Imagine a world in which your digital footprint gets recorded in real time into an immutable, highly encrypted distributed digital ledger (for example, a blockchain) that is connected to your watch, phone, car, smart house, private virtual assistant and wearable health tracking devices that track your sugar and cholesterol levels, brain activity and molecular decay.
This data can provide insights into your driving and sleeping behaviour, moods and stress, recently acquired taste for expensive wines, the extent of your social network or the fact that your running shoes have lost their grip.
You own that data and have the private encryption key that allows you or others to decrypt it. Your private virtual assistant — an AI that has learned to defend your interests — communicates and negotiates with other AIs on how to use that data to, for example, get access to better and more personalised insurance products. Once granted access, the underwriters’ AI accesses unstructured data lakes containing the immutable record of your past behaviour.
Based on the information, AI-enabled blockchain smart contracts self-issue a personalised insurance policy, designed only for you, with clauses, prices and coverage that self-adapt in real time to your needs by learning from your past behaviour and assessing your riskiness in real time.
This AI may be able to infer that despite the fact that you consistently drive at a speed that is 10 per cent higher than speed limits, what actually constitutes a higher accident risk factor is that you have slept less than four hours. Indeed, before you even leave your home, your private AI assistant has shared this information with your connected car and that this may affect your driving.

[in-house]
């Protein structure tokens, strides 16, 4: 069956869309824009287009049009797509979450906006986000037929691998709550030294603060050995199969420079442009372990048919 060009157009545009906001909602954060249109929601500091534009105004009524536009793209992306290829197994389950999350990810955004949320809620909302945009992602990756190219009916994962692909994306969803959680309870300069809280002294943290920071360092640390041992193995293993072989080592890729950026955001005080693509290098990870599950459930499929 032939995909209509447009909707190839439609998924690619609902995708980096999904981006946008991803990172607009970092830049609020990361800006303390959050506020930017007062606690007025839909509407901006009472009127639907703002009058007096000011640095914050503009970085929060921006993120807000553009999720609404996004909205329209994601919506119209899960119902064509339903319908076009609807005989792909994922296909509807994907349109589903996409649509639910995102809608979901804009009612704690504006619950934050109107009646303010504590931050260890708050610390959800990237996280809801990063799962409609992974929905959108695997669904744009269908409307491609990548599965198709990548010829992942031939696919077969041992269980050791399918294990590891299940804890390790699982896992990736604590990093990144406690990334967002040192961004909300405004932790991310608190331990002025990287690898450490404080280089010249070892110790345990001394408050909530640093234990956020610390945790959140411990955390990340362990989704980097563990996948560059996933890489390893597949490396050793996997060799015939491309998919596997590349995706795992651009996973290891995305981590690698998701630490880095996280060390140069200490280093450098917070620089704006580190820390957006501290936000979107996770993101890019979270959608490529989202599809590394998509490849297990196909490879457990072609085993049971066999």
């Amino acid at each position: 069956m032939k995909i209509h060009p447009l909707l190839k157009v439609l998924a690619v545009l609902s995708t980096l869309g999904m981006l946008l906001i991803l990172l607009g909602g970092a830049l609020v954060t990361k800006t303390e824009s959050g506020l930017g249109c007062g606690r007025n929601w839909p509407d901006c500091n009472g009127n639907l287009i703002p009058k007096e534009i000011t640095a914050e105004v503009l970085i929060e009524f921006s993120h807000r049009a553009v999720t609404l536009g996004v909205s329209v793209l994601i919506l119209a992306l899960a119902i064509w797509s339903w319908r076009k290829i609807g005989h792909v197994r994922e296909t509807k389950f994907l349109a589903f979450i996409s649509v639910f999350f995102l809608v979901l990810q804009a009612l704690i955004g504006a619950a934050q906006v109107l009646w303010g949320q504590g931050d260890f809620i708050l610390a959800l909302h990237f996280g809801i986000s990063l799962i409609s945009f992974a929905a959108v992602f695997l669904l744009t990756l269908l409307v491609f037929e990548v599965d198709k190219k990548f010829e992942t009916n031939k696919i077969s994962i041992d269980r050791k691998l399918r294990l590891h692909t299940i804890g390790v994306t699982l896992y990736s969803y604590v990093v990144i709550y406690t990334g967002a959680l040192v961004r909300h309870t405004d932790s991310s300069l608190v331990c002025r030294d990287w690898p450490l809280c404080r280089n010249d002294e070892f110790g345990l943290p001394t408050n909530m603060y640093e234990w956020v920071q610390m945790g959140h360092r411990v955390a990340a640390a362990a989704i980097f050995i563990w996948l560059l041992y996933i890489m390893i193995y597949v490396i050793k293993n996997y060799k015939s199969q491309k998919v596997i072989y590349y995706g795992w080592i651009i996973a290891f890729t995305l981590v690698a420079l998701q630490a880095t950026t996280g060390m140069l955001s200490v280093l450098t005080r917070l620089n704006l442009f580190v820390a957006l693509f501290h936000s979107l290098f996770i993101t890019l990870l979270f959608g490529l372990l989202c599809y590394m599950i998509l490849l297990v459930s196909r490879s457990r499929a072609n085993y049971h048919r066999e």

Your car may suggest driving itself that morning or, if you refuse, since you are in a hurry and think you will be able to get to work more quickly than your driverless car, it will start communicating with the AIs of neighbouring cars to make sure everyone gets to work safely. This will all be followed closely by your smart insurance policy, which may decide to charge you more or may decide to help you reduce your stress and incentivise you to change your habits.
The wearable device tracking your brain activity will have the intelligence to let you know many hours in advance that you will be having a migraine or to give you tailored games to play on your smartphone to avoid certain parts of your brain losing its memory or certain types of synapses disappearing. It will let your smart disability insurance policy know about the changing odds of developing Alzheimer’s disease.
Even more, AIs could not only assess riskiness of individuals, but also automatically pool them to mutualise against those risks in large, decentralised, autonomous peer-to-peer insurance networks and find investors whose risk appetite is adequate to insure/reinsure them.
In a hypothetical world, AI-enabled blockchain smart contracts self-issue a personalised insurance policy
AI could not only assess riskiness of individuals, but also automatically pool them